Several organisations are now asking road users and nicotine users to comment on the future EU rules for e-cigs and nicotine pouches.
"The best thing road users and other nicotine users can do is tell their story. Politicians are listening. How did you quit smoking? What flavours do you use? It matters!" says Michael Landl, World Vapers Alliance
Since the European Tobacco Products Directive (TPD) started including vapour products in 2016, the cross-border rules have been implemented in most EU countries. The rules have affected virtually the entire market, for both users and entrepreneurs. Clear examples are the maximum size of e-juice bottles containing nicotine (10 ml), the size of tanks (max 2ml - a rule that actually does not fully apply in Sweden), a cap on the nicotine concentration of 20mg/ml and strong restrictions on marketing and advertising. In addition, every part of an e-cigarette (whether it is a packet of vaporiser, e-juice, tank or mod) must have a clear nicotine warning pasted on the packet.
Businesses and users adapted
In the shadow of the TPD rules, companies have found solutions to sell their products in a more consumer-friendly way. Larger bottles of non-nicotine e-liquid, known as 'shortfills', with space for the addition of concentrated nicotine have become standard for those using lower nicotine strengths (3-12 mg/ml). Those who want a tank with more space can easily change the glass on their tank to a larger one. And so on.
TPD has missed the mark
According to many observers, the TPD rules have therefore missed the mark - largely due to ignorance of how e-cigarettes and vaping work in practice. The TPD was based on the regulation of smoking products. But vaping and e-cigs do not smoke like cigarettes. They are more about technology, cooking and customisation. The result was rules that no one understood the point of. In the UK, which recently left the EU, health policy makers, together with users and researchers, are discussing the possibility of scrapping large parts of the TPD that have become part of the legislation. The aim is to increase the availability of alternative nicotine products and to entice smokers to switch to vaping.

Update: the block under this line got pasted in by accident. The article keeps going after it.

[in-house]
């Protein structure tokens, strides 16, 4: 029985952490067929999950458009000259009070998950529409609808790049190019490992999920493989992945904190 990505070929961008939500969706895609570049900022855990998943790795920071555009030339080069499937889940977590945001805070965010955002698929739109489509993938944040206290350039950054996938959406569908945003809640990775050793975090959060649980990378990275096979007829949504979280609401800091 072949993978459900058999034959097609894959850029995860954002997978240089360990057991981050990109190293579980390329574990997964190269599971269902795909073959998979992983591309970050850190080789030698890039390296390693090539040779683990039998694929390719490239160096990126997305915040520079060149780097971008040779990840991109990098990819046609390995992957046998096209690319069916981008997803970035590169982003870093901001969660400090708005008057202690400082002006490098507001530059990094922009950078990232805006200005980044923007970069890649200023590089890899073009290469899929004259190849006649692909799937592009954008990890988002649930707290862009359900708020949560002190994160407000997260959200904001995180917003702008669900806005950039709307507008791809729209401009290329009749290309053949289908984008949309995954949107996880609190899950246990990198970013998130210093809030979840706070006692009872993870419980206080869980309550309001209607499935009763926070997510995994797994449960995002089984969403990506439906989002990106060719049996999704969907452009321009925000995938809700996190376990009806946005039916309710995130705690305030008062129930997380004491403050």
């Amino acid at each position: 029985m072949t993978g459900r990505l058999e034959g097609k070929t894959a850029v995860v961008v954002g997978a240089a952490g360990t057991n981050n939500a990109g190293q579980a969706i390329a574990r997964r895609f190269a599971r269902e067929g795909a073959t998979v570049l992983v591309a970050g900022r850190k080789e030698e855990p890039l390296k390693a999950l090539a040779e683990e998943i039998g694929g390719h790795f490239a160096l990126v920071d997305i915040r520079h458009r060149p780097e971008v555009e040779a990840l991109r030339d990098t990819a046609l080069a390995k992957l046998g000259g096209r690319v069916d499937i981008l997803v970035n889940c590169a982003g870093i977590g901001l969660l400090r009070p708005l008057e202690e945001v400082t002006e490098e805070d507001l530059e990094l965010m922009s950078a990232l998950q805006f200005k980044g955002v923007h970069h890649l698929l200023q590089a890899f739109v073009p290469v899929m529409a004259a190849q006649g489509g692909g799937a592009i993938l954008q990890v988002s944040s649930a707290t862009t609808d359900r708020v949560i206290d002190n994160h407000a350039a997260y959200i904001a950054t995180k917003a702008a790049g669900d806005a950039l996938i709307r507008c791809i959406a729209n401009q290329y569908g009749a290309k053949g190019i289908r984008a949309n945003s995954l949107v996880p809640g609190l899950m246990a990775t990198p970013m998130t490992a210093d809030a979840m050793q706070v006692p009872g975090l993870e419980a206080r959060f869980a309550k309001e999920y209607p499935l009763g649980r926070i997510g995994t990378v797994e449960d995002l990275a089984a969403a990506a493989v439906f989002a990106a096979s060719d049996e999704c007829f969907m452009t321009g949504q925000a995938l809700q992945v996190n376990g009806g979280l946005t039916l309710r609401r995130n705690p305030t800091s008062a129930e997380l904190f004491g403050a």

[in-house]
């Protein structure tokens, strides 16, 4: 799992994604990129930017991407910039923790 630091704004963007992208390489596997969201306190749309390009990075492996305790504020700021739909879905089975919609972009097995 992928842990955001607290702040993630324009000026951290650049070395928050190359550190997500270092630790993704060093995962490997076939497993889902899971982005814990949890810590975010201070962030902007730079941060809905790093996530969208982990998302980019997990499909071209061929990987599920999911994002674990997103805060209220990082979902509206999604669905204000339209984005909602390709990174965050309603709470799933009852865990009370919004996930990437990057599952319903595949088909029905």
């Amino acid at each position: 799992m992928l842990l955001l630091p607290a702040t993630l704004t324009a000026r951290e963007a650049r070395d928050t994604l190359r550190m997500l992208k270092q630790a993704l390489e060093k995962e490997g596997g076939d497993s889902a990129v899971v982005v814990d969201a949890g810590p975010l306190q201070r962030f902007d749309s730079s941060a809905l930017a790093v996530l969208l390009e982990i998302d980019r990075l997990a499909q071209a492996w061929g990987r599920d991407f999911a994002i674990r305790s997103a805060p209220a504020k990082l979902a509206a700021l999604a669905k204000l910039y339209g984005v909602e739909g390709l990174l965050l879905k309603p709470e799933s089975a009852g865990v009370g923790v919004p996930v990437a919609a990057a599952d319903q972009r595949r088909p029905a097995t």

Damage minimisation part of the plan
In the coming year, the TPD is due to be evaluated and revised. New nicotine products have appeared on the market, such as nicotine pouches, and today's e-cigarettes are very different from those available before 2016.
At the same time, the EU has launched its Beating Cancer Plan. an initiative to combat cancer. One of the targets is a tobacco-free EU (where less than 5 per cent smoke) by 2040. Today, nearly 20 per cent of the population smokes (compared to 5 per cent in Sweden). When the plan was adopted by the EU Parliament, it included a paragraph on harm minimisation. According to Parliament, it is important to encourage more smokers to switch to less harmful nicotine products. At the same time, Parliament stresses that the EU should consider limiting flavourings in harm reduction products such as e-cigarettes and nicotine pouches. This is to prevent young people and non-smokers from becoming addicted to nicotine.
Important to bring out the flavours
Critics say the EU Parliament risks painting itself into a corner. It will be very difficult to find a balance where products that compete in the market with traditional cigarettes cannot even taste good. The risk is that smoking will remain the most popular way to use nicotine, both for minors and adults. Michael Landl, Director-General of World Vapers Alliance therefore calls on all nicotine users to tell the European Commission how harm minimisation products work in practice.
"Tell your story. You can get help with this on our website. Or write briefly and clearly what, for example, e-cigarettes mean to you, how you quit smoking and which flavours worked for you. We know from experience that politicians are willing to listen to the stories of users - everyone can influence the future" says Michael Landl.